Gina Pertonelli

  1984 -
  City of Birth:
Toronto
 
 

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Gina's Story > Chapters > My Relatives

"The Card Meant More Than the Gift" 

 

Date Range: 01/01/1985 To 12/31/2007   Comments: 4   Views: 5,578
Attachments: No
 

I recently was given a box of things from my grandmother's house. My mom's relatives I don't talk too much but once in a while they throw me a bone. My dad's side of the family I don't talk to at all now a days.

They sent me a box of some knickknacks and mostly junk. A hair brush. A dried flower. A ribbon. A dance card. A small children's book. A broken junk necklace. And some other stuff. At the bottom there was a card, yellowed can crackled with age. I opened it carefully, blowing dust from its face that seemed to take some of its color along with it.

On the front it said "You have the time of your life" and inside "The joys of the season be with you."

Under that, in neatly printed block lettering was the following message:

My Dearest Cora,

You have given me the lens through which to view a world of colour, of nuances of shades of light and interplay of dark. I had my eyes closed my entire life and only feel now that I am seeing the world in its glory. Bright, life, and wonderful. Only you have lifted the clouds that covered them before.

Cora, will you meet me beside the giant tree at midnight on New Year's Eve? I have something of the utmost importance to ask you.

Please say yes.

With Love and Respect,
Jonathon

My grandfather proposed to my grandmother that night. They were married later that summer and had my mother a year later, and she too was born on New Year's Day.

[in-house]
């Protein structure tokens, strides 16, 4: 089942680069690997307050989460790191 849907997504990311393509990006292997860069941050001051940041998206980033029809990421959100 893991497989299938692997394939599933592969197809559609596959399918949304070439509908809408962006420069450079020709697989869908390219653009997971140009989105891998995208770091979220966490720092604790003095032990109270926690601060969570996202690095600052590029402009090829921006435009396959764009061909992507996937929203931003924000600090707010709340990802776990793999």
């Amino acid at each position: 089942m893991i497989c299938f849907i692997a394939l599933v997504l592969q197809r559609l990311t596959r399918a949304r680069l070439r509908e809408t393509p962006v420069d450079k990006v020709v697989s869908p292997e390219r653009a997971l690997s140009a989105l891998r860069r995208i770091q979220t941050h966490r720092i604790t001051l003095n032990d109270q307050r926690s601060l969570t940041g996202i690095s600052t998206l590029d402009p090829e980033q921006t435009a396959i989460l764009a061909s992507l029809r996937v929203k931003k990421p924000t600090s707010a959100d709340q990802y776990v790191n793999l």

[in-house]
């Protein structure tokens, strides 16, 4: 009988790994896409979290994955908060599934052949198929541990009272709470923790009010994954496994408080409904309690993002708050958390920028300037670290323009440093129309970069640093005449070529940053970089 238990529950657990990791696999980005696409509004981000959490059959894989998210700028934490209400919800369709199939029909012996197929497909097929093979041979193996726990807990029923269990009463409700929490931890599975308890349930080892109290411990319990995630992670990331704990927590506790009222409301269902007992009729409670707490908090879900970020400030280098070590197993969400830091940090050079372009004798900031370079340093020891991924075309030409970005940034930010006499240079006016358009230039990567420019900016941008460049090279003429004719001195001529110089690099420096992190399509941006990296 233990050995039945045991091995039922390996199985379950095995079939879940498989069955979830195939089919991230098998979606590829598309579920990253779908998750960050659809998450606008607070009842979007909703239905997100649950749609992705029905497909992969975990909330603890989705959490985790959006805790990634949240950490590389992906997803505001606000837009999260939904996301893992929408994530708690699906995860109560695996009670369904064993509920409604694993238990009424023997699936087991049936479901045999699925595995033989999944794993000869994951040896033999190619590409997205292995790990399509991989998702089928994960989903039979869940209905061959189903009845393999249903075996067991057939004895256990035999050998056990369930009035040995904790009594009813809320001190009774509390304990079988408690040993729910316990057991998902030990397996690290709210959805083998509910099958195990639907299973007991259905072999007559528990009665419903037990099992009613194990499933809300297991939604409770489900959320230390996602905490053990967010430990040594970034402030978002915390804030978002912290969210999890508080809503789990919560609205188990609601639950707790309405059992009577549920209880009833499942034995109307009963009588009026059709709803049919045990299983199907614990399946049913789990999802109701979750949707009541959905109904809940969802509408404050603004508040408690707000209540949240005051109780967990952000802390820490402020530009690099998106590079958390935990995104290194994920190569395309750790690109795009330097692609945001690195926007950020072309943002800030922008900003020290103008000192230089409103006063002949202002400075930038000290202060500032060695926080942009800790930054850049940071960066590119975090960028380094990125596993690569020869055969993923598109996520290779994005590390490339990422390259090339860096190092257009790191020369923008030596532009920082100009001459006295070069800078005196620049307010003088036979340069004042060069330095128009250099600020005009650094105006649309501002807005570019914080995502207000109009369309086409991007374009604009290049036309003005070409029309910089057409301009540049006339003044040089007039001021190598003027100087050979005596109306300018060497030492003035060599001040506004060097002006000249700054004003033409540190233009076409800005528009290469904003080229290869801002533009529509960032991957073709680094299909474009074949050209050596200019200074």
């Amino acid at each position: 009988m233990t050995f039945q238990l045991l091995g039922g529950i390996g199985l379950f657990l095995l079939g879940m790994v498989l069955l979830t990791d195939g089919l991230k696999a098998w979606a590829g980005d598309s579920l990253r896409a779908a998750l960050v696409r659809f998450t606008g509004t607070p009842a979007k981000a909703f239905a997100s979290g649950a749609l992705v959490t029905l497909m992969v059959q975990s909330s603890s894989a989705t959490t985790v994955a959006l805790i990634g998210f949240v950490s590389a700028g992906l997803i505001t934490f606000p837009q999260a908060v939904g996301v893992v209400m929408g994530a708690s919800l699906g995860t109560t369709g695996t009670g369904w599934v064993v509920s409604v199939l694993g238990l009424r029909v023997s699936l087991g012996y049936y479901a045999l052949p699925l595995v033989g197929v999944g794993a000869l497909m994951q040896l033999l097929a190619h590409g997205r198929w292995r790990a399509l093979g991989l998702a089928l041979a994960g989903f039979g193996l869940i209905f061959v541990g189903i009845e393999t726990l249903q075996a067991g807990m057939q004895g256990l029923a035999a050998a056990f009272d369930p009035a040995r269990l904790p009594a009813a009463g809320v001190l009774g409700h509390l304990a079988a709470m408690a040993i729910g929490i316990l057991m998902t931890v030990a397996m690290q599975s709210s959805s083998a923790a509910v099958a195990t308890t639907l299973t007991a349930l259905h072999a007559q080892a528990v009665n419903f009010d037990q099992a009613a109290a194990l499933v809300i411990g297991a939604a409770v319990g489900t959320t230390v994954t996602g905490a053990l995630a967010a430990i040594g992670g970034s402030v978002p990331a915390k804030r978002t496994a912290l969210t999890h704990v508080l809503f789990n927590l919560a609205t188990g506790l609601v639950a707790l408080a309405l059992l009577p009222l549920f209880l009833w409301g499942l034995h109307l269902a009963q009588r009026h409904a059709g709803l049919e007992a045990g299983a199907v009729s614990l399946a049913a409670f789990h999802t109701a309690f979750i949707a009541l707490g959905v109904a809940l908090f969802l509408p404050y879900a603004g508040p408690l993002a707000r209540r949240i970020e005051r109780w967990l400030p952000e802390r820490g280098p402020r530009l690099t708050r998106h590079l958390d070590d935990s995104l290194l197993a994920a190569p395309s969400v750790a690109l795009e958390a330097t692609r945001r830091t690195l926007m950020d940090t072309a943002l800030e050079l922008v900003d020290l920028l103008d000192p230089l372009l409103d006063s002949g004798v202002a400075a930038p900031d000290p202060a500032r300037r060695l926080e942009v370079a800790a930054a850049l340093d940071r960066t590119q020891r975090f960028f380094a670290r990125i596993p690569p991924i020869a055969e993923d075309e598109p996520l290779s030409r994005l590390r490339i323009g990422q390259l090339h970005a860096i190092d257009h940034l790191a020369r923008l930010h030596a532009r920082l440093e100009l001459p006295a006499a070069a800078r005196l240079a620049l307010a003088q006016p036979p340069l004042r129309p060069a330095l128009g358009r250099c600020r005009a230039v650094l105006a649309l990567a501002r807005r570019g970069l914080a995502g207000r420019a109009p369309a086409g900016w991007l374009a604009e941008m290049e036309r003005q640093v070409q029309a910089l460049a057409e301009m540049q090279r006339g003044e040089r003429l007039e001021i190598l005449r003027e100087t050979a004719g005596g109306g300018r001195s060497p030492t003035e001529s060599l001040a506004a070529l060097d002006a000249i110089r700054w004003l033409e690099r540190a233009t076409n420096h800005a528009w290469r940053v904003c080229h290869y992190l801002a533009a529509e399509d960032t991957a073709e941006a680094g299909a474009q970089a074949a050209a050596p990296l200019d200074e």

Who knows what gift this card came with, if any. The card meant so much more than the gift, didn't it?




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Member Since
Aug 2007
Susan Janneck said:
posted on Dec 17, 2008
What a wonderful gift

How wonderful that you got that box of stuff. None of it is junk though. Everything in that box holds some kind of meaning for the person who took the time of keep it. It most likely meant something special at the time it was received. Don't be too quick to brush them aside as junk. That old hair brush might have been the actual brush that your grandmother used to brush her hair. Keep everything in that box because they are special. You just received the most wonderful gift of being able to see what a special person your grandfather was and what a wonderful writer he was. Treasure everything. You are very lucky.


Member Since
Aug 2007
Gina Pertonelli said:
posted on Dec 18, 2008
DNA

I suppose I could use it for DNA sampling? :) It IS junk, but meaningful junk. I didn't mean to disparage it. Seems nice back when they used to write letters doesn't it?


Member Since
Nov 2008
Roger Elliott said:
posted on Jan 25, 2009
language will lift you up

I too have a letter from my great Grandmother written to my my Grandfather when he was a boy. I am fascinated by the use of language and, as such, this was another example of its use with great respect. So much of communicating back then was done this way, the letter, that I suppose they got quite good at it. Putting thoughts down on paper, rather than just a text message, or email, requires some skill to relay emotions like a smile or a wink, humor, sadness, good news and bad. I fear many of us have lost this ability over the years as technology has taken hold of our means of communication almost completely. That is why sites like this are so important, they give us all a reason to use the skills that we were given. Sorry, I'm rambling, but I feel strongly about this. Have a good one!, and keep writing. You have talent for storytelling, it won't get better if you don't exercise it. Good Luck!


Member Since
Aug 2007
Gina Pertonelli said:
posted on Feb 02, 2009
language

I love the old idioms and phrases they use. It's like stepping back into a different world :)